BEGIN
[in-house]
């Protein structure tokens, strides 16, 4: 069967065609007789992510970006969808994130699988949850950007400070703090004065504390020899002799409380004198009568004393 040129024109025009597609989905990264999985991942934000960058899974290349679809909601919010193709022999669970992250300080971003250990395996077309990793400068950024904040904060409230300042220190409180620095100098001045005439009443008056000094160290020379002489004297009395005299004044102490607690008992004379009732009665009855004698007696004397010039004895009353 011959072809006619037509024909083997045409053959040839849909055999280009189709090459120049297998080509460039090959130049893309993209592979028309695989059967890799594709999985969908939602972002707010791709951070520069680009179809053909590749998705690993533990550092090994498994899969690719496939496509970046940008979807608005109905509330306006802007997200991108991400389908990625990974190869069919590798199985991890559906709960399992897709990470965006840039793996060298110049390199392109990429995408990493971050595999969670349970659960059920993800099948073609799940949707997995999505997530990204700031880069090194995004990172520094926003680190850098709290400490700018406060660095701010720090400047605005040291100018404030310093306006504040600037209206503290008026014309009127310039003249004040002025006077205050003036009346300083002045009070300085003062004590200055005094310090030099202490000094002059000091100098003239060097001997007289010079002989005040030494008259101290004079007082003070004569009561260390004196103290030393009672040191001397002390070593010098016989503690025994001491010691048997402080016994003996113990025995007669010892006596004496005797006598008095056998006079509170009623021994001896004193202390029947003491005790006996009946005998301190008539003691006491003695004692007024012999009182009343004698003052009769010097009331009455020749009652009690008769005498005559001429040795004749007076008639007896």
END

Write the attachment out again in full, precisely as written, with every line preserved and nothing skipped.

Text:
[in-house]
């Protein structure tokens, strides 16, 4: 069967065609007789992510970006969808994130699988949850950007400070703090004065504390020899002799409380004198009568004393 040129024109025009597609989905990264999985991942934000960058899974290349679809909601919010193709022999669970992250300080971003250990395996077309990793400068950024904040904060409230300042220190409180620095100098001045005439009443008056000094160290020379002489004297009395005299004044102490607690008992004379009732009665009855004698007696004397010039004895009353 011959072809006619037509024909083997045409053959040839849909055999280009189709090459120049297998080509460039090959130049893309993209592979028309695989059967890799594709999985969908939602972002707010791709951070520069680009179809053909590749998705690993533990550092090994498994899969690719496939496509970046940008979807608005109905509330306006802007997200991108991400389908990625990974190869069919590798199985991890559906709960399992897709990470965006840039793996060298110049390199392109990429995408990493971050595999969670349970659960059920993800099948073609799940949707997995999505997530990204700031880069090194995004990172520094926003680190850098709290400490700018406060660095701010720090400047605005040291100018404030310093306006504040600037209206503290008026014309009127310039003249004040002025006077205050003036009346300083002045009070300085003062004590200055005094310090030099202490000094002059000091100098003239060097001997007289010079002989005040030494008259101290004079007082003070004569009561260390004196103290030393009672040191001397002390070593010098016989503690025994001491010691048997402080016994003996113990025995007669010892006596004496005797006598008095056998006079509170009623021994001896004193202390029947003491005790006996009946005998301190008539003691006491003695004692007024012999009182009343004698003052009769010097009331009455020749009652009690008769005498005559001429040795004749007076008639007896």